We assure our industrial or artisan clients, a quality cocoa thanks to the long term partnerships we establish with exporters and local cooperatives. The other reason for its associations is our concern for fair trade and sustainable development. We have also negotiated strategic partnerships with local manufacturers which enable us to deliver to our customers cocoa products such as cocoa butter, cocoa powder or cocoa liquor.

 Links : (International Cocoa Organisation),

      (World Cocoa Foundation)

     European Cocoa Association


Cacao at a glance

We are not sure if Christopher Columbus discovered America; on the other hand Cortez, a Spanish explorer, who was taken by Aztecs for a reincarnated god was covered with offerings like cocoa beans, and felt the real value of cocoa. Cocoa was consumed only as a drink, which was adapted to the taste of Spanish in 1528. They were able to keep the secret source of cocoa for 140 years. The Mayans and Aztecs, who had enjoyed this beverage for a long time, also used cocoa beans as currency. The cacao tree comes from the tropical forests of the Amazon and other parts of central South America.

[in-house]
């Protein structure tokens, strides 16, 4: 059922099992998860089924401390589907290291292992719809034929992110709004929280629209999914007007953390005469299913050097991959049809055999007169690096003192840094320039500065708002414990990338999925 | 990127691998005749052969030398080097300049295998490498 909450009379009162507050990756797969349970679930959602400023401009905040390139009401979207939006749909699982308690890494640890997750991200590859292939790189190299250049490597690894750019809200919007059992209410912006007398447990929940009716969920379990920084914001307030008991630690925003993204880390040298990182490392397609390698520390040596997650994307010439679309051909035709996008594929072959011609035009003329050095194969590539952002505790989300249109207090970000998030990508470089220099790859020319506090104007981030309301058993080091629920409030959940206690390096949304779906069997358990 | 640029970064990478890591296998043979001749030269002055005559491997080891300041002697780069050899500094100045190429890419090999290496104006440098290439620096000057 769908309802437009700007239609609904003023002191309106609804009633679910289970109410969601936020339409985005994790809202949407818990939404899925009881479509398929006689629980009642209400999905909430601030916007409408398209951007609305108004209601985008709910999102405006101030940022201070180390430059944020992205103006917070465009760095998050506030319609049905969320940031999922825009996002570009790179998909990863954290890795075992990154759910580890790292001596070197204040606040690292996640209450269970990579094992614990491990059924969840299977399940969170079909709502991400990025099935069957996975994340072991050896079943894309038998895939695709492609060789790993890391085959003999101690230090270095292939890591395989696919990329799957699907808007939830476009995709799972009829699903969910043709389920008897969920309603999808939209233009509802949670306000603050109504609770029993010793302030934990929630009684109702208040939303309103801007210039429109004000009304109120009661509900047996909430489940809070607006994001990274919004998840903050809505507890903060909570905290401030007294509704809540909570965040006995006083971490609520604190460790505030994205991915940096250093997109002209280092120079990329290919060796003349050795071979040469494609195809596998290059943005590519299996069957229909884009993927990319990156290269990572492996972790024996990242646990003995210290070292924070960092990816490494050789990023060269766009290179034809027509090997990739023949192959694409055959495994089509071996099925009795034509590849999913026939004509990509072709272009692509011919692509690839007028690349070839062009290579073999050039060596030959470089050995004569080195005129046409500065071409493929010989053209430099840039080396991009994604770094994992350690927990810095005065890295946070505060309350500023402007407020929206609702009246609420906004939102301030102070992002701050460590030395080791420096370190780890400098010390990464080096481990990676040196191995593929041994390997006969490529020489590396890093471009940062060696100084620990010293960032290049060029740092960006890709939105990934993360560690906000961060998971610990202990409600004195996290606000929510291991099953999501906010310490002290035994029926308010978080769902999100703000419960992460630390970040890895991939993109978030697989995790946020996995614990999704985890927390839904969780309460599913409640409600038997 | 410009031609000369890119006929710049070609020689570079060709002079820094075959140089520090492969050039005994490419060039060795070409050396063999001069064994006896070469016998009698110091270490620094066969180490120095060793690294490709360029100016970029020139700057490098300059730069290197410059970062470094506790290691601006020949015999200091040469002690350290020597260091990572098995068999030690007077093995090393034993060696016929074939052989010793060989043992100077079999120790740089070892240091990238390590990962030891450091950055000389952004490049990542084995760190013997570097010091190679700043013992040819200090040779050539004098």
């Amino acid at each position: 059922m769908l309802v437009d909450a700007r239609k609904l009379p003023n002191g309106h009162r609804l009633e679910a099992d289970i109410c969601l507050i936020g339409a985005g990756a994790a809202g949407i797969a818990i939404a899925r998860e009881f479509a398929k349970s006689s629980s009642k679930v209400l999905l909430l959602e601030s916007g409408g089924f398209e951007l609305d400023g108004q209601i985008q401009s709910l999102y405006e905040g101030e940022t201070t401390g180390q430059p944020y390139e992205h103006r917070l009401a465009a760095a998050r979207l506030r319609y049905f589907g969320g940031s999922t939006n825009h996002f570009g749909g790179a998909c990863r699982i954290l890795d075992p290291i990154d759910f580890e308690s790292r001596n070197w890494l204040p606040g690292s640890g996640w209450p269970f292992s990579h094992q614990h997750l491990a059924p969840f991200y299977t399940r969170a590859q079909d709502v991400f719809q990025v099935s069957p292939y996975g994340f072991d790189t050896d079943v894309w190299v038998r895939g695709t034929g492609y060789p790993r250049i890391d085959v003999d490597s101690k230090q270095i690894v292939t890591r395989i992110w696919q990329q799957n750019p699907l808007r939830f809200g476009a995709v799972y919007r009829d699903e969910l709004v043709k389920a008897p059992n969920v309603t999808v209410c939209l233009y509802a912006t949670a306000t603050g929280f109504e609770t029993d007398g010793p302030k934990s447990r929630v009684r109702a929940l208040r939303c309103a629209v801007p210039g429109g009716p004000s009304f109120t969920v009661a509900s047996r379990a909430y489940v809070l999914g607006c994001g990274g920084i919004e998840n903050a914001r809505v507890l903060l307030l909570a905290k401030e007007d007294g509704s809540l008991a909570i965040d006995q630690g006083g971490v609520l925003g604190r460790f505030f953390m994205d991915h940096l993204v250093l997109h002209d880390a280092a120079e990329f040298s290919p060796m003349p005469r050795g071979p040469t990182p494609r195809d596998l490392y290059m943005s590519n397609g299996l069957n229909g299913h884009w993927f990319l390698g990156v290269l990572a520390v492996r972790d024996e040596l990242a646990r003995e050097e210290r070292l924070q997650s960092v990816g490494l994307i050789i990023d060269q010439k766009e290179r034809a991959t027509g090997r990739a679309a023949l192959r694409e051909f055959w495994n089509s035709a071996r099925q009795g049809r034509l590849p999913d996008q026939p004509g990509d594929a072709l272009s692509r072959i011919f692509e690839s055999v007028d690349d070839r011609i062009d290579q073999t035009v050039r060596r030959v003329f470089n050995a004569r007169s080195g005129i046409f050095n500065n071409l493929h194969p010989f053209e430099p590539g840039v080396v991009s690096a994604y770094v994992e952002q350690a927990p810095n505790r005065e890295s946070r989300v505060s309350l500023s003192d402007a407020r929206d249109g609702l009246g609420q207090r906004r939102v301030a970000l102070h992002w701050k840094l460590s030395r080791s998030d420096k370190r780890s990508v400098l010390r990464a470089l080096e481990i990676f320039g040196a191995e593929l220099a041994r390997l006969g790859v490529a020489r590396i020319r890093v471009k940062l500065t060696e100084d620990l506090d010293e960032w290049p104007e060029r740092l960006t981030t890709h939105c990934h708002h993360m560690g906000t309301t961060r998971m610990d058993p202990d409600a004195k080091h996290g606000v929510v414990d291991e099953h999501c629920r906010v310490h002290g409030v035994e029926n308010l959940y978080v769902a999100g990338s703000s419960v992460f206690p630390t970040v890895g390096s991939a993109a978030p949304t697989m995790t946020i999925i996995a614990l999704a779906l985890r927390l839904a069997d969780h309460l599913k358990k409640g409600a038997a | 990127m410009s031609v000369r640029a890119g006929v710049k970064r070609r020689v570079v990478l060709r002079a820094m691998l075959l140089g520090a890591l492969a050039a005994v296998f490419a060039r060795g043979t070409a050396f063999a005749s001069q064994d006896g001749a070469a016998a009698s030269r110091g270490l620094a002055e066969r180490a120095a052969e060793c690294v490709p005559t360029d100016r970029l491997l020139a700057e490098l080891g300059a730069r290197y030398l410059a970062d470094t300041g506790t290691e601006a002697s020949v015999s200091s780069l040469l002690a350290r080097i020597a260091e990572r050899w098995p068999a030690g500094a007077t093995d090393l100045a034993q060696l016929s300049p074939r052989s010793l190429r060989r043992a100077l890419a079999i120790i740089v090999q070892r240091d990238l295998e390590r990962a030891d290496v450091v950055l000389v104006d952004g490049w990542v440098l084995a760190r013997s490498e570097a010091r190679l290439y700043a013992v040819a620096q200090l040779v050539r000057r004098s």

Cacao cultivation first spread to Mexico and Brazil going through the centre of South America and the Caribbean before reaching the islands of Indonesia. Then it is in West Africa that the expansion was strongest in the 19th century.

The cacao tree, which can measure 10 meters in height, was decreased to about 3 meters order to facilitate picking. This tree grows in tropical regions up to an altitude of 1000 meters and at temperatures between 18 and 30 degrees Celsius. The tree, which produces fruit only three years after planting gives flowers all year round. 5-6 months following the fertilization of the flower, the fruit, named pod is ripe when it turns from green to yellow or from red to orange, depending on the species. In some regions the harvest is done all year round and in the others as in Ivory Coast, it is carried out twice a year. It is a culture which is labour intensive and is mainly done by families.

There are three main types of cocoa bean:

Forasteros: represents about 80% of world production, these beans gives a strong cocoa taste, slightly aromatic, bitter and acid.

Criollos: represents about 5% of world production, its cocoa is the most refined and aromatic, it is sweet and slightly bitter and acid.

Trinitarios: represents about 15% of world production, gives a powerful and refined flavor but is less intense than the Criollos. It is a hybrid of the first two species.

Before shipping, the pods are cut by hand to get the cocoa beans out; the beans are then fermented to give colour and flavour to the cocoa, and finally are dried. This process is virtually unchanged from the one taught by the Aztecs

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